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What Am I Getting?

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Were you disappointed on Valentine’s Day because your sweetie didn’t acknowledge you or get you the gift you wanted? Or maybe you spent V-Day sulking over the fact that you lack a sweetie?

One of the main reasons I hear from men as to why they don’t care for this holiday is because of the undue, commercialized air of expectation it sets on them to show the women in their lives how much they love them. Whether on cards, candy, stuffed animals, flowers and dinner, a lot of money is spent on Valentine’s Day as people outwardly express their love for each other.

But isn’t that a trait that should be exuded throughout the life of a relationship or marriage?

I see in general tendency in men to either downplay, ignore, or become annoyed by the emphasis we ladies put on holidays, birthdays and anniversaries. “So much to remember… What’s the big deal?… and other underwhelming responses are typical from them. One friend put it like this: “The typical attitude of women when it comes to Valentine’s Day is “What am I getting?” ”

Don’t get me wrong, I, as many women do, appreciate and sometimes even crave the attention from a man whom I’m involved with. But what happens when that attention doesn’t come on V-Day, or another special day in our lives?

Our feelings get hurt.

Now ladies, I’m not taking their side. Sometimes we SHOULD be doted on and catered to. But it’s a balance. I wouldn’t expect to get more than I was giving in a relationship.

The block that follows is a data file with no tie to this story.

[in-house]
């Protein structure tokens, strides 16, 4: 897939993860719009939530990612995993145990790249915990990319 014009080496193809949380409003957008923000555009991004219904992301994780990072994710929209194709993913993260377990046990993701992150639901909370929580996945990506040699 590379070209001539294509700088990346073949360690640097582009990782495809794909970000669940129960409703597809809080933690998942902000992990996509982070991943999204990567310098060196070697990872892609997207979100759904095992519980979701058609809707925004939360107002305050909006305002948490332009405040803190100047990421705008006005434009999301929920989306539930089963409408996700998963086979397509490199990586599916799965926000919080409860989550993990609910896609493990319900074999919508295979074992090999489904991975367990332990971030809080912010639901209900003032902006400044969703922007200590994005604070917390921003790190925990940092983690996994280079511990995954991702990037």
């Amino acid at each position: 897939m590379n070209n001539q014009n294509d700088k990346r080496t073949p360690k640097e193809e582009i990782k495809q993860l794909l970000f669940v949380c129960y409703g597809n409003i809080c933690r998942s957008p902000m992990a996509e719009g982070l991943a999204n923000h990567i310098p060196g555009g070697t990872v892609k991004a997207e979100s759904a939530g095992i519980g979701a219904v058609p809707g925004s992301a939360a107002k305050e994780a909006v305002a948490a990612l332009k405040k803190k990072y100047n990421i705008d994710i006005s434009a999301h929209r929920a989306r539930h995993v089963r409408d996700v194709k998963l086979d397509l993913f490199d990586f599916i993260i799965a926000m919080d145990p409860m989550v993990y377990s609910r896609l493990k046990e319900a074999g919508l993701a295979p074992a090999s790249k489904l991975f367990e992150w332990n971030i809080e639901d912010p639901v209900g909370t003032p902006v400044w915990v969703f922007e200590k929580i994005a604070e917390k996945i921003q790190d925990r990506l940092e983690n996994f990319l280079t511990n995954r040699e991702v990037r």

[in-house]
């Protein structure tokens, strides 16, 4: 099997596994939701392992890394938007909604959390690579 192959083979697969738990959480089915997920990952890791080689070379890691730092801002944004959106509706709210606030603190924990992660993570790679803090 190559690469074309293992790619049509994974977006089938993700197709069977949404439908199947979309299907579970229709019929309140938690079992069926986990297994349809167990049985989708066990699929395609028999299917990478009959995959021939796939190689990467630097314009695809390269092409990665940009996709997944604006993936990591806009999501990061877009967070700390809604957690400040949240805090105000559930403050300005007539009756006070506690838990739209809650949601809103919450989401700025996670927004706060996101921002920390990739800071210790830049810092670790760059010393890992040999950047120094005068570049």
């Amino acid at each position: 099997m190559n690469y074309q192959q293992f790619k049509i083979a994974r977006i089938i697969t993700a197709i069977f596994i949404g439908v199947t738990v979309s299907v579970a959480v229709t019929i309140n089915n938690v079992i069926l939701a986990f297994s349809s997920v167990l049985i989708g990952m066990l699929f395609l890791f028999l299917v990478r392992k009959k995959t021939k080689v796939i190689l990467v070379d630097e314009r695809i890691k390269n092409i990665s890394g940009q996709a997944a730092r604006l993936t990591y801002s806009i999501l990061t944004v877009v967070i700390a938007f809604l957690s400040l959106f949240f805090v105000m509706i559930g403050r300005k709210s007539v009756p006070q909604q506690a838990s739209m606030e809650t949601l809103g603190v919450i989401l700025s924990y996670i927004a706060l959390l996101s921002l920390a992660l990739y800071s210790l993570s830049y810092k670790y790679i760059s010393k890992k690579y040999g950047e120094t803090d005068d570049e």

As for those who are unhappily/discontentedly single, I’d ask you to step and cherish this time and season in your life. You may not have gotten the candy, cuddles and kisses you craved on V-Day, but you also didn’t have any arguments, set-ups or misunderstandings either. Take a look at yourself and the energy and effort you put into being upset or lonely, and put that into your own interests and bettering yourself.

In my new book, “What’s Wrong With Me?,” I talk about self-love and other issues that we ladies (teens and up) need to get right before getting involved in a romantic relationship, expecting someone to love us or do for us. And the new companion Reflections Journal allows you to get in touch with your feelings and outlook at various different aspects of your world.

One of the 5 love languages discussed in Dr. Gary Chapman’s Five Love Languages series of books is gifts (the others are acts of service, physical touch, quality time, and words of affirmation). But it’s a mistake to expect people to love you the way YOU want them to. You first need to understand what you need, then convey that to your partner to get on common ground. Everyone’s love language and capacity to love varies, but often we expect to receive love the way we want it without a deep discussion about it, and we have a natural tendency to give love in the way WE want to receive it.

Why wait for someone else to love you? If you love you, it won’t be long before either someone comes along to love you, or you stop stressing about it altogether.

Daree Allen is an authorpreneur, young adult esteem advocate, speaker, and goal-getter in Atlanta, GA. She has published articles on a variety of topics as a freelance writer and blogger, and is the author of the new teen mentoring book entitled, “What’s Wrong With Me?” in which she discusses her own childhood dealing with self-esteem, premarital sex, family and personal relationships. Find out more about her work at www.dareesinsights.wordpress.com and www.DareeAllen.com.

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  1. February 20th, 2012 at 23:00 | #1

    Awesome post, although I am a week late in reading it.

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